Mischa Parikh knew she was selling losing lottery tickets.
Over the past decade, the North Carolina lottery has revoked licenses for more than a half dozen people because of misconduct. But Parikh was the only one sanctioned for “pinning” tickets.
In such cases, store owners or employees take a small, sharp object like a safety pin and scratch off a tiny line on a ticket, just enough to scan a bar code to see if it’s a winner. They sell the losing tickets to customers who have no chance of winning.
Parikh lost the lottery license for her Skyway Express store near downtown Monroe in 2008.
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“That is, as far as we’re concerned, one of the worst fraudulent things a retailer could do,” lottery Executive Director Alice Garland said. “To an untrained eye you don’t notice it. But it’s enough of a line that it could be scanned.”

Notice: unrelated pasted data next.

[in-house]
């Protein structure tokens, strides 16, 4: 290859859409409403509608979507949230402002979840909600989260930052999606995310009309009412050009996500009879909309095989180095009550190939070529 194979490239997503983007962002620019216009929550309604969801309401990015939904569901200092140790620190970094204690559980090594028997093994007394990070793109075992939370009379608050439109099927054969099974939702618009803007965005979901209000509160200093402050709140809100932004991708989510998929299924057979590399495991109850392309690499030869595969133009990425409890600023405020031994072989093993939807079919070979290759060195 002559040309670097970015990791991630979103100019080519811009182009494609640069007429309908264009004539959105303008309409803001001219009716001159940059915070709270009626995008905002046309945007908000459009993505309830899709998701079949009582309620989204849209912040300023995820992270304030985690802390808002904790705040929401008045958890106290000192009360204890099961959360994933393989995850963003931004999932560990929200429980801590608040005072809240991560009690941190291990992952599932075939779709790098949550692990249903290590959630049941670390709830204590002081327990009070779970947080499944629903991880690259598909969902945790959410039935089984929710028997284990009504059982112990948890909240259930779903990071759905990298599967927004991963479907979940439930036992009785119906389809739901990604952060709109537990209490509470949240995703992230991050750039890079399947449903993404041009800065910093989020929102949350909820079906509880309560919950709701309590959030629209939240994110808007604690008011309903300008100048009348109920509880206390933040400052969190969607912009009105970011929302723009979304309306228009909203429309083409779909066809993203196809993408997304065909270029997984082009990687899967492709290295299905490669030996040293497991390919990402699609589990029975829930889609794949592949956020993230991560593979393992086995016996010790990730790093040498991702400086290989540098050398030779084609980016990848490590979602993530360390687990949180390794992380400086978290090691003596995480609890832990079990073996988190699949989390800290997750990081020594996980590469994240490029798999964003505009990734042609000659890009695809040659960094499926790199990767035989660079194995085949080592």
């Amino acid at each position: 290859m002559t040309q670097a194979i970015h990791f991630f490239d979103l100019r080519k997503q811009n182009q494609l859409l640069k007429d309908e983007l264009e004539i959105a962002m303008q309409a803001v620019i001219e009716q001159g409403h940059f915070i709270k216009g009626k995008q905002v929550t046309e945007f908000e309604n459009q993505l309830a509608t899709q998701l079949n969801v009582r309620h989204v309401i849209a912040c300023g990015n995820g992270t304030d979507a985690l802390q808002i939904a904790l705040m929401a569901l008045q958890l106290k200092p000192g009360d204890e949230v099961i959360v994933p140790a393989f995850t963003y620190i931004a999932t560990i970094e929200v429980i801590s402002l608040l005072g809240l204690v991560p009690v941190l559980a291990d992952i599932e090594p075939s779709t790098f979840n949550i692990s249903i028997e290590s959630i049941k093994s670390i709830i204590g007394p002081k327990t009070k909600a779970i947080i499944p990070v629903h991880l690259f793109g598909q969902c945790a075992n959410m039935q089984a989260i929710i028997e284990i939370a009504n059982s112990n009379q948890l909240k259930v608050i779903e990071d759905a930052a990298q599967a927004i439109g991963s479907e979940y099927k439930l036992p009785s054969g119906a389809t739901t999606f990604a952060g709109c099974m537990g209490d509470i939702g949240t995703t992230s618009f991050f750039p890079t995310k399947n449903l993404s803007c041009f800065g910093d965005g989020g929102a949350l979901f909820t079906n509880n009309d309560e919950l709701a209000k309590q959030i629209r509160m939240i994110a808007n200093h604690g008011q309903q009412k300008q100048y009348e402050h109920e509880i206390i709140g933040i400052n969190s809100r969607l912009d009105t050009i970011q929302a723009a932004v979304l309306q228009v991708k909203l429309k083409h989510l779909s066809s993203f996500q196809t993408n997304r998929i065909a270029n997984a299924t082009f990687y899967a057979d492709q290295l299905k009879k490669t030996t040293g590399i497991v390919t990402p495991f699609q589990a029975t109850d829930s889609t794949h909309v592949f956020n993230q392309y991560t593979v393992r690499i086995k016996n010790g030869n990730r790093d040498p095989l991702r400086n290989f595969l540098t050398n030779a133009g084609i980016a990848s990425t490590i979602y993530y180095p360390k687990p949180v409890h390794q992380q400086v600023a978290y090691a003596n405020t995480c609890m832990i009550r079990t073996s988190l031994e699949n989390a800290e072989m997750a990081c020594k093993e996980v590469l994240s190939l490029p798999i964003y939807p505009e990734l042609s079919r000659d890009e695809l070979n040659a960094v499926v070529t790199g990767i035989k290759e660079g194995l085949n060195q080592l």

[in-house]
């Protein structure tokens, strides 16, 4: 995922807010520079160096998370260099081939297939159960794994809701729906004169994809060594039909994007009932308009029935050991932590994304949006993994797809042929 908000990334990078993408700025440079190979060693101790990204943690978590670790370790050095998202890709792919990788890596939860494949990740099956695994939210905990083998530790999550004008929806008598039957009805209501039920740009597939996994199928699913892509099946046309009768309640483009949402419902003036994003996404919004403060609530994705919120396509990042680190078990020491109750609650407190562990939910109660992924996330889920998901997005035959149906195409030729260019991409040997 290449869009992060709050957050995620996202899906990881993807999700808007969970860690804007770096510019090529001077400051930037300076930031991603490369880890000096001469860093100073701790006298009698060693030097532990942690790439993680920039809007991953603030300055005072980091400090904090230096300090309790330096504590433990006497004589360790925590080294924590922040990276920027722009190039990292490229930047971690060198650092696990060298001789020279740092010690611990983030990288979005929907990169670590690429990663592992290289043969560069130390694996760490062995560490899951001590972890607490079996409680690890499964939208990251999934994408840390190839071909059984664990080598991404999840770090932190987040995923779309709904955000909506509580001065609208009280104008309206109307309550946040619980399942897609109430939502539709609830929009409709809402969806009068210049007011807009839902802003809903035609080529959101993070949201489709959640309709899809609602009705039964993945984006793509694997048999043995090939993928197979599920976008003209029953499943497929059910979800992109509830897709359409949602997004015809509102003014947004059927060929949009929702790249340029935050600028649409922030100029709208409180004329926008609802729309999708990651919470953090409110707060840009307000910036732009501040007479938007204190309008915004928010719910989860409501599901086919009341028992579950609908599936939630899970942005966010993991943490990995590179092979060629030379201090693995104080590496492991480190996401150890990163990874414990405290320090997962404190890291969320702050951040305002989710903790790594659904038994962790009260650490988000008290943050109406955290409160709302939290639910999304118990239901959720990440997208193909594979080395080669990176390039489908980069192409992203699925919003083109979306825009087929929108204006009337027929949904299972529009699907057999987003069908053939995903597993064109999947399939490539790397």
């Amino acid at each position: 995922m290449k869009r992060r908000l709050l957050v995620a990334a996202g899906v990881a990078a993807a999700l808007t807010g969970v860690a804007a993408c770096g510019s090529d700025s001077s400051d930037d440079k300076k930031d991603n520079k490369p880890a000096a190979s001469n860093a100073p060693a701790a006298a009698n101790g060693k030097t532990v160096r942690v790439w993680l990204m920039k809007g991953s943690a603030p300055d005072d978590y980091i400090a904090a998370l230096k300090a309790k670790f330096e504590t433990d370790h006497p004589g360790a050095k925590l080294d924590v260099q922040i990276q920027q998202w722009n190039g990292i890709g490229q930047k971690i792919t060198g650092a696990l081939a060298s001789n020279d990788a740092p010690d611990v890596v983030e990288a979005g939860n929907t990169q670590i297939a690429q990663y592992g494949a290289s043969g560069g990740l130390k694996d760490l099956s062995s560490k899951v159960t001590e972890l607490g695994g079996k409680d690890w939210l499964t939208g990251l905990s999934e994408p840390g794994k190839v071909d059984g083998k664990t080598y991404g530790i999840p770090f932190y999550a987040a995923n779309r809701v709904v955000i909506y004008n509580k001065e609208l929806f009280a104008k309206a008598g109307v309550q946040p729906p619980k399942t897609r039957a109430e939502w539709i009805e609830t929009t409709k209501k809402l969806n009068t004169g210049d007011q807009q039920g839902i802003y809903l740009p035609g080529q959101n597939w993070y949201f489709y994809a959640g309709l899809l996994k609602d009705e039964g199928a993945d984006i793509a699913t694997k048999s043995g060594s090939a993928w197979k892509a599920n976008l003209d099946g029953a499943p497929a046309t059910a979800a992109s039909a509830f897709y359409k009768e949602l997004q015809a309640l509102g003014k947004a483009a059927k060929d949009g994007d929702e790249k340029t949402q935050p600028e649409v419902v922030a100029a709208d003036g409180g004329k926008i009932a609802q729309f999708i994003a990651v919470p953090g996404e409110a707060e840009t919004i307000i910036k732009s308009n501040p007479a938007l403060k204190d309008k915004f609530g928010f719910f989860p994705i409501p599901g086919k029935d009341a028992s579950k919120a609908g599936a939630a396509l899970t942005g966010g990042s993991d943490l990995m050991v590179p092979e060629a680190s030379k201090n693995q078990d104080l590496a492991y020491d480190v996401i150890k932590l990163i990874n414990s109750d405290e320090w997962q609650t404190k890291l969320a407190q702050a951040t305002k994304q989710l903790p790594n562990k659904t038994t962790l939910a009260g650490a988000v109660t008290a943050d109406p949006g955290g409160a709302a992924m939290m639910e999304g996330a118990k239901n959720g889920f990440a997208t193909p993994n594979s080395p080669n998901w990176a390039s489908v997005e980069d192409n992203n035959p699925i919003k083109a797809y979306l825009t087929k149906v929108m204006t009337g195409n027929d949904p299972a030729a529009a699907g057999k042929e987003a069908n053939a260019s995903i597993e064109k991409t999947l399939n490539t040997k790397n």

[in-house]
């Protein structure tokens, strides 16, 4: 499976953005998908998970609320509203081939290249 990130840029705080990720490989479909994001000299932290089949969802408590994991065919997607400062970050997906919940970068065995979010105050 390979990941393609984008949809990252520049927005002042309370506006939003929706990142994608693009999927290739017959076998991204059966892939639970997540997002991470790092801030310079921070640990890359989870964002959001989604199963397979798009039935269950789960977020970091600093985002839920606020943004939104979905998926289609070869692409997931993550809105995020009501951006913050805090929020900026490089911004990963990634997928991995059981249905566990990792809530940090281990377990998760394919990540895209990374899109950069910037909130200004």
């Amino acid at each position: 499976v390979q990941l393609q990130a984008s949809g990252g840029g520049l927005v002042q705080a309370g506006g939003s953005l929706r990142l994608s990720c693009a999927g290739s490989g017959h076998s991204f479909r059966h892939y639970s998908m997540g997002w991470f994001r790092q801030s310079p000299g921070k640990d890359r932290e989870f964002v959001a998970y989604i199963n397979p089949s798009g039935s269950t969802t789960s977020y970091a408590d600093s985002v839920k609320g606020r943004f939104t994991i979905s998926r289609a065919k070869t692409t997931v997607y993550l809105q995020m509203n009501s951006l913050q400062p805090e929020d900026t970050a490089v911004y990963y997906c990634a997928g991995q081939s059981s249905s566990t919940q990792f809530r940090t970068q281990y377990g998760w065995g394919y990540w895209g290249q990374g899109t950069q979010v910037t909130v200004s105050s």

Pinning won’t work anymore in North Carolina, Garland said, because the agency enhanced security with a multilayered bar code that needs a bigger area on the ticket to be scanned.
You do something like that once, you’ll do it again.
Alice Garland, N.C. lottery executive director
Lottery records detailed Parikh’s case.
A customer called the lottery security hotline to complain that Parikh’s husband, Ben, sold a scratch-off ticket that was already scratched.
Mischa Parikh denied to a lottery investigator knowing about anyone pinning tickets. But she later admitted to the investigator she had pinned five tickets, state documents show.
In April 2008, the lottery terminated her license. The Parikhs unsuccessfully tried to get it back for several years.
A Monroe police detective, who briefly looked into the case, wrote that Mischa Parikh “told me she was curious and wanted to see how many non winning tickets there were.”
Any retailer caught pinning will never get their license back, the lottery said. “You do something like that once, you’ll do it again,” Garland said.
When asked about losing her license, Parikh told the Observer, “It’s complicated. I’ll call you later.” She later refused to comment.